Mike Lorrey wrote:
> What bugs me is that those who harp on things like our detention of the
> Japanese have absolutely nothing to [s]ay about how the Japanese treated
> OUR citizens (and those of Britain, Australia, etc) who were
> non-combatants within Japanese control.
You misunderstand the nature of the distinction. (Notice that I didn't
have to call you a fool or label your politics in order to frame the
disagreement? Try that sometime.) The US government claims to act on
behalf of citizens. Any legitimacy it has comes from the consent of the
governed. The Japanese government doesn't care what I think (except
when they act in a way that gives us cause to go to war with them.) I
want our government (little as I want a government) to act in ways that
are allowed by the laws, and consistently with freedom. They didn't,
and if we don't protest, they'll feel like they can get away with it
They came for the Japanese and noone complained. We learned. When they
came for the Arabs, there was a big uproar. Not that they couldn't
detain them, but they had to be careful. There are a lot of people who
think they aren't being careful enough. Not many would argue that the
police investigation and the questioning shouldn't be done, but they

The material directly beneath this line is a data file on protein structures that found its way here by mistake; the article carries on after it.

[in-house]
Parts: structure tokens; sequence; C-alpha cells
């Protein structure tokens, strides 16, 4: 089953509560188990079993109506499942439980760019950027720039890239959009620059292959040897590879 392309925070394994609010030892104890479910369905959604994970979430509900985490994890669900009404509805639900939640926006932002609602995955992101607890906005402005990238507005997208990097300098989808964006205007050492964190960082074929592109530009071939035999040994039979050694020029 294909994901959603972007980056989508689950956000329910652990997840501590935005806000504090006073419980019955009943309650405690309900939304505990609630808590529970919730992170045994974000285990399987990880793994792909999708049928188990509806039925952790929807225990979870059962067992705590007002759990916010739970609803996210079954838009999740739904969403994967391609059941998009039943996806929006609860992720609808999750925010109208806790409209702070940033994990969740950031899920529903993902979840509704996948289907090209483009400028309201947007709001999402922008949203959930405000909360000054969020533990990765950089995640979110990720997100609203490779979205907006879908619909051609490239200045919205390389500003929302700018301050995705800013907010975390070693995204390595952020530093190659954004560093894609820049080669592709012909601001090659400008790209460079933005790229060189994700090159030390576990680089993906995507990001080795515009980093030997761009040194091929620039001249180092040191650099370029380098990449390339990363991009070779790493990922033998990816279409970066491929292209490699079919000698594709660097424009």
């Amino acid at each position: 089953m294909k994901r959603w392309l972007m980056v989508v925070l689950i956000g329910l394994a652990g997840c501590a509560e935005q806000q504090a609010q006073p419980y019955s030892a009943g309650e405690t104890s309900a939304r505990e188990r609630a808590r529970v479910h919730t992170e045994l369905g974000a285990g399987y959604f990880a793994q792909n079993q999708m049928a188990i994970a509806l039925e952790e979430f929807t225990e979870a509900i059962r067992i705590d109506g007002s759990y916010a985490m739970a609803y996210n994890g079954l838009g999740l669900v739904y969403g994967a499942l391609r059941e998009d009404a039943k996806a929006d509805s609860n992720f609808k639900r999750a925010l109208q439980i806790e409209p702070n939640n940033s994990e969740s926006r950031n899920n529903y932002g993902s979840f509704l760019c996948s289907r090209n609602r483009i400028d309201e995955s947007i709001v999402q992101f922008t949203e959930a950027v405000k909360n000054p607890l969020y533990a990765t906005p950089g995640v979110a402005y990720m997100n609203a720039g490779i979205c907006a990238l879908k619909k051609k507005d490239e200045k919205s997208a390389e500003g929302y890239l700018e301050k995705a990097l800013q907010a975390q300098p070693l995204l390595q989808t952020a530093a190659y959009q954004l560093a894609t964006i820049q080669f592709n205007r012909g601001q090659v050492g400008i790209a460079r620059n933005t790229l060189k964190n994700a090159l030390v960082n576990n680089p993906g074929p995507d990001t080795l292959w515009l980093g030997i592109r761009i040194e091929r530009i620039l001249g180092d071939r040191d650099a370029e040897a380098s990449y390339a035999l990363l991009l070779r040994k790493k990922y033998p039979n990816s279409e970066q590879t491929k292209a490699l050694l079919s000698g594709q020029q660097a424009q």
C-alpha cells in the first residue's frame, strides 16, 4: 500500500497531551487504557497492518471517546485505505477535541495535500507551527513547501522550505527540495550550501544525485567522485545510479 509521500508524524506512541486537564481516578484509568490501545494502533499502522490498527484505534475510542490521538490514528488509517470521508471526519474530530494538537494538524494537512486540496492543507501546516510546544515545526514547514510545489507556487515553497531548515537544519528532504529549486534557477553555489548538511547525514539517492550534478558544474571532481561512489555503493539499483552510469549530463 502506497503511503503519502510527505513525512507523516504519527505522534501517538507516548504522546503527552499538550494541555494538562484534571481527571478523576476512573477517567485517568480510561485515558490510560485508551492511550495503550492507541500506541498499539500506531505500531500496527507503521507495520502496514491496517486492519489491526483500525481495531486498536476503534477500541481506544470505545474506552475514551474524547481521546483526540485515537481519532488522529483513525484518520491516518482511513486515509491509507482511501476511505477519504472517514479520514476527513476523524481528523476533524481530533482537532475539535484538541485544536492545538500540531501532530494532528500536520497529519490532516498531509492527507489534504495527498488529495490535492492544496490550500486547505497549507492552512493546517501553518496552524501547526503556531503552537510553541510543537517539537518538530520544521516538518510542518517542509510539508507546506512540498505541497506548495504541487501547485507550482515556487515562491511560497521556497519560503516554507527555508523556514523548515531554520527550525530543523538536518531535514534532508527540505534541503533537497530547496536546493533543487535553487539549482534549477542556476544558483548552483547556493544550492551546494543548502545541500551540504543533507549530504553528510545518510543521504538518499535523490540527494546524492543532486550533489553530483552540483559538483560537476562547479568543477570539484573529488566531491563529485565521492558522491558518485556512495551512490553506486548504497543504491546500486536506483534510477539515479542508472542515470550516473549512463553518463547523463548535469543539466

want our government to learn from past bad examples and respect people's
rights. We don't know which of them are innocent, so we should be real
careful to treat them all as if they probably are until there's good
For the actual terrorists who were on airplanes, it didn't take the
investigators long to come up with reasonable evidence that they were
connected to Al Quaeda. Anyone that they couldn't come up with similar
evidence on in a similar period, they should be treating with kid
gloves, and that doesn't seem to be happening.
> [...] The Japanase government has never apologized
> for this treatment, generally denies that it took place in their history
> books, and has never paid a dime to the survivors or their families,
That's a different problem from the actions of our government in
depriving citizens of their rights, and I have no problem with those who
focus on it.
> and our government prevents our citizens from suing the Japanese over
I agree that this is wrong. I shouldn't have to complain about either
of these wrongs in order to complain when our government throws citizens
(or others who should be presumed innocent, my my reasoning) in
detention camps, and confiscates their belongings.
The fact that the Japanese (were/may have been) worse isn't a defense of
the US government's actions.
-- It is easy to turn an aquarium into fish soup, but not so easy to turn fish soup back into an aquarium. -- Lech Walesa on reverting to a market economy.
Chris Hibbert http://discuss.foresight.org/~hibbert firstname.lastname@example.org
This archive was generated by hypermail 2b30 : Sat May 11 2002 - 17:44:29 MDT